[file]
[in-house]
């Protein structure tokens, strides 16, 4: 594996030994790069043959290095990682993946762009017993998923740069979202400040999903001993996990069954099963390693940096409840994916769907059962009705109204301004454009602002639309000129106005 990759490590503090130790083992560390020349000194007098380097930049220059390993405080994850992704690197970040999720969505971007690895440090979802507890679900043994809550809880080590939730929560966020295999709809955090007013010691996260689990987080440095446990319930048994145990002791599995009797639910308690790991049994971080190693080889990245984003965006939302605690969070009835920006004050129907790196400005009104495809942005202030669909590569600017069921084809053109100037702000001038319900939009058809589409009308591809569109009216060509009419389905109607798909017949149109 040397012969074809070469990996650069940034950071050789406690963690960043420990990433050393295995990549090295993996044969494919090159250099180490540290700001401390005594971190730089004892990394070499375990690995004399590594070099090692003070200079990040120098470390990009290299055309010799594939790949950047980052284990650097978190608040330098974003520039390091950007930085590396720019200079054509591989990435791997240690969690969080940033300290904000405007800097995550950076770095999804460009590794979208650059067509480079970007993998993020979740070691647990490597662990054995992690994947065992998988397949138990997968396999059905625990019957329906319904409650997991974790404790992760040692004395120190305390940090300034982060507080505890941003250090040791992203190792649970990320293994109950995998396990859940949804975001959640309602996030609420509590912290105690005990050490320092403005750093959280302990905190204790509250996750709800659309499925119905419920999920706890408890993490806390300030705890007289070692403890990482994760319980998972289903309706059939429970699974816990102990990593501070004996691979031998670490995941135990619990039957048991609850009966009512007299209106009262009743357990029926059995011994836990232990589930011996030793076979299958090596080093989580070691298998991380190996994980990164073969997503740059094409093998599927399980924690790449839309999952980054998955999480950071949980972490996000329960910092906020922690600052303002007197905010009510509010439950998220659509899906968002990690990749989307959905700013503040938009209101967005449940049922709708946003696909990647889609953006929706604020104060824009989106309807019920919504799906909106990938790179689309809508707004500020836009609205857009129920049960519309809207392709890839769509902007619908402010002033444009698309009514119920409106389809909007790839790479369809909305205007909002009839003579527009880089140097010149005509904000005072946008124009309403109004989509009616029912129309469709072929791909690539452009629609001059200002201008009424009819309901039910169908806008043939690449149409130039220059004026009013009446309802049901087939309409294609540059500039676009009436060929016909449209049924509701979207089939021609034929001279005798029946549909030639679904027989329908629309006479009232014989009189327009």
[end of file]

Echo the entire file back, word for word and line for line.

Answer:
[in-house]
């Protein structure tokens, strides 16, 4: 594996030994790069043959290095990682993946762009017993998923740069979202400040999903001993996990069954099963390693940096409840994916769907059962009705109204301004454009602002639309000129106005 990759490590503090130790083992560390020349000194007098380097930049220059390993405080994850992704690197970040999720969505971007690895440090979802507890679900043994809550809880080590939730929560966020295999709809955090007013010691996260689990987080440095446990319930048994145990002791599995009797639910308690790991049994971080190693080889990245984003965006939302605690969070009835920006004050129907790196400005009104495809942005202030669909590569600017069921084809053109100037702000001038319900939009058809589409009308591809569109009216060509009419389905109607798909017949149109 040397012969074809070469990996650069940034950071050789406690963690960043420990990433050393295995990549090295993996044969494919090159250099180490540290700001401390005594971190730089004892990394070499375990690995004399590594070099090692003070200079990040120098470390990009290299055309010799594939790949950047980052284990650097978190608040330098974003520039390091950007930085590396720019200079054509591989990435791997240690969690969080940033300290904000405007800097995550950076770095999804460009590794979208650059067509480079970007993998993020979740070691647990490597662990054995992690994947065992998988397949138990997968396999059905625990019957329906319904409650997991974790404790992760040692004395120190305390940090300034982060507080505890941003250090040791992203190792649970990320293994109950995998396990859940949804975001959640309602996030609420509590912290105690005990050490320092403005750093959280302990905190204790509250996750709800659309499925119905419920999920706890408890993490806390300030705890007289070692403890990482994760319980998972289903309706059939429970699974816990102990990593501070004996691979031998670490995941135990619990039957048991609850009966009512007299209106009262009743357990029926059995011994836990232990589930011996030793076979299958090596080093989580070691298998991380190996994980990164073969997503740059094409093998599927399980924690790449839309999952980054998955999480950071949980972490996000329960910092906020922690600052303002007197905010009510509010439950998220659509899906968002990690990749989307959905700013503040938009209101967005449940049922709708946003696909990647889609953006929706604020104060824009989106309807019920919504799906909106990938790179689309809508707004500020836009609205857009129920049960519309809207392709890839769509902007619908402010002033444009698309009514119920409106389809909007790839790479369809909305205007909002009839003579527009880089140097010149005509904000005072946008124009309403109004989509009616029912129309469709072929791909690539452009629609001059200002201008009424009819309901039910169908806008043939690449149409130039220059004026009013009446309802049901087939309409294609540059500039676009009436060929016909449209049924509701979207089939021609034929001279005798029946549909030639679904027989329908629309006479009232014989009189327009």